-For part of Zittrain’s class, an early assignment was to edit part of wikipedia. A week later they talked about dispute resolution on wikipedia and how that works. Assignment for the class to, with a group of others, pick a disputed article, post on the talk pages, and try to get that dispute resolved.
-Bunch of students decided to work on waterboarding article. Decided to take advantage of one person’s more extensive edit history, she proposed starting from defining torture and then going from there.
-Some people very actively follow this debate. They responded to the class’s edits. A couple of people in the HLS group responded to that. Some of those wikipedia editors who care a lot about this issue noticed that a bunch of people were all chiming in and that all accounts were created recently. Accused LT of being a sock puppet.
-Then argument moved to incident report section. LT responded by saying they were a bunch of students and pointed out wiki about the class (class wiki is now locked).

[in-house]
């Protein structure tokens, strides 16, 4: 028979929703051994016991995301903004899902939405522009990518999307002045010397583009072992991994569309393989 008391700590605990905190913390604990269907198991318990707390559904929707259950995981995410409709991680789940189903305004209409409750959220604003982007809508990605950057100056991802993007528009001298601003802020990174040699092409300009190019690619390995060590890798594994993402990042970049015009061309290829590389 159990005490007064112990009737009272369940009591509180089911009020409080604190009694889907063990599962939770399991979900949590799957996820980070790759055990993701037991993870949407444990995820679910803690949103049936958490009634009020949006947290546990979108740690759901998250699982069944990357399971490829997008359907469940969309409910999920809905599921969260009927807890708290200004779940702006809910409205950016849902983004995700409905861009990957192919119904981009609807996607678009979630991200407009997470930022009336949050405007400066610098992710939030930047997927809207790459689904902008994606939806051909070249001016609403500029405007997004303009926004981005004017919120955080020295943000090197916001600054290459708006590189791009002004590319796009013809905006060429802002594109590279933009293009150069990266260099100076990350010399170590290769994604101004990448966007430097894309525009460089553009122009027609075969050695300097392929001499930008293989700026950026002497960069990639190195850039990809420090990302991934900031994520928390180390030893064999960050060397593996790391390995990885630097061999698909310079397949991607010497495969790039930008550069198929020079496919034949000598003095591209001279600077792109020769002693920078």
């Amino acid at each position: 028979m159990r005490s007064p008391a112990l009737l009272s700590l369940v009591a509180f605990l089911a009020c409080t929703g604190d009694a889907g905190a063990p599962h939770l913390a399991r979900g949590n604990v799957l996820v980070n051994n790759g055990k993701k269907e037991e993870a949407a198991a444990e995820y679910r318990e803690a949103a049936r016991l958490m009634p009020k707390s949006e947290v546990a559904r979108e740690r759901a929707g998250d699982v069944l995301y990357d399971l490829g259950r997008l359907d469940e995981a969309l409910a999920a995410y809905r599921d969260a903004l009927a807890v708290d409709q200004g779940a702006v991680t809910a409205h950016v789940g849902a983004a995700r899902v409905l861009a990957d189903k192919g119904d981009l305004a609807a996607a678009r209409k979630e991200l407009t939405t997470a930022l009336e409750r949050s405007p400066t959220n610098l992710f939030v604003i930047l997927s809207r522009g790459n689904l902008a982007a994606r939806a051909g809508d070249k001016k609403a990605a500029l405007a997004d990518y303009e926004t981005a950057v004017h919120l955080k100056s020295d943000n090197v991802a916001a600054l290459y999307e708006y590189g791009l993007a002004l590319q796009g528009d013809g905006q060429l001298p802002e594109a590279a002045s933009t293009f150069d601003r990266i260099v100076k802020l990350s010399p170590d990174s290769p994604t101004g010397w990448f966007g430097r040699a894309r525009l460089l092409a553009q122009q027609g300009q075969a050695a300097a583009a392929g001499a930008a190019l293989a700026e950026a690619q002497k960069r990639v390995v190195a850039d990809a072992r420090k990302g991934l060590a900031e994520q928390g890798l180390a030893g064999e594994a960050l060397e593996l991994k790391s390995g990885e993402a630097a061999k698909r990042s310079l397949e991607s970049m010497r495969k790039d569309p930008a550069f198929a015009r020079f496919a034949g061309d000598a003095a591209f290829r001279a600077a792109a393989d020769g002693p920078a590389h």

-The regular wikipedia editors noticed that it was a course project. Then question about whether they were meat puppets (collusion outside wikipedia)
-Some people also upset because felt like this was an experiment
-Counter argument was that isn’t it good to get these students involved
-Never actually touched the page, just talked about it on the talk pages
David Weinberger (DW): Is this wikipedia at its worst or its best?
-Different reactions by students
-Pretty impressed with the whole thing. All transpired over an evening. Cooler minds prevailed and whole thing became rational very quickly.
-Public historical reference – Can see whole thing online, how it was resolved. And its fast too
-Also sees as wikipedia as it best. Probably same thing happens inside closed doors at Encyclopedia Britannica
-A little disappointing to see people keeping others from working together.
-Likes seeing fast response
-Doesn’t this result in not so great articles? At least at Britannica someone wins
-But things are muddled everywhere
-Good to at least recognize that there are differences.